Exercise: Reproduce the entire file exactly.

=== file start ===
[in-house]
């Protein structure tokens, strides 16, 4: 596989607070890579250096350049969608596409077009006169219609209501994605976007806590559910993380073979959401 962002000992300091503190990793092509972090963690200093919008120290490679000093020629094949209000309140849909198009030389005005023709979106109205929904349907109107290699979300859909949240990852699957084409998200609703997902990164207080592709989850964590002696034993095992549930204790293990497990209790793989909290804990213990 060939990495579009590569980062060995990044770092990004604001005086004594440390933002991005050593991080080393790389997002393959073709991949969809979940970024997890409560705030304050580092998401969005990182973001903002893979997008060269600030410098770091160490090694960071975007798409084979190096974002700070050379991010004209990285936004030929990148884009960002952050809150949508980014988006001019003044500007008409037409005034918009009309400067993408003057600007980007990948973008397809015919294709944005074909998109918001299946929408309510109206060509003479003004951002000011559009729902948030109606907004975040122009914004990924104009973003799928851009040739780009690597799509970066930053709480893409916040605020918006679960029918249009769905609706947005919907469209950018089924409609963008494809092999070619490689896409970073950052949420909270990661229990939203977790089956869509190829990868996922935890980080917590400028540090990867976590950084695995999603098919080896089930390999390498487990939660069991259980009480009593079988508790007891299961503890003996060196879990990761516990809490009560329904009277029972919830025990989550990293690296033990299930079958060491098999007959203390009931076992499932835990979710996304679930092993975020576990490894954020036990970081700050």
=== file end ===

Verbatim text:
[in-house]
């Protein structure tokens, strides 16, 4: 596989607070890579250096350049969608596409077009006169219609209501994605976007806590559910993380073979959401 962002000992300091503190990793092509972090963690200093919008120290490679000093020629094949209000309140849909198009030389005005023709979106109205929904349907109107290699979300859909949240990852699957084409998200609703997902990164207080592709989850964590002696034993095992549930204790293990497990209790793989909290804990213990 060939990495579009590569980062060995990044770092990004604001005086004594440390933002991005050593991080080393790389997002393959073709991949969809979940970024997890409560705030304050580092998401969005990182973001903002893979997008060269600030410098770091160490090694960071975007798409084979190096974002700070050379991010004209990285936004030929990148884009960002952050809150949508980014988006001019003044500007008409037409005034918009009309400067993408003057600007980007990948973008397809015919294709944005074909998109918001299946929408309510109206060509003479003004951002000011559009729902948030109606907004975040122009914004990924104009973003799928851009040739780009690597799509970066930053709480893409916040605020918006679960029918249009769905609706947005919907469209950018089924409609963008494809092999070619490689896409970073950052949420909270990661229990939203977790089956869509190829990868996922935890980080917590400028540090990867976590950084695995999603098919080896089930390999390498487990939660069991259980009480009593079988508790007891299961503890003996060196879990990761516990809490009560329904009277029972919830025990989550990293690296033990299930079958060491098999007959203390009931076992499932835990979710996304679930092993975020576990490894954020036990970081700050």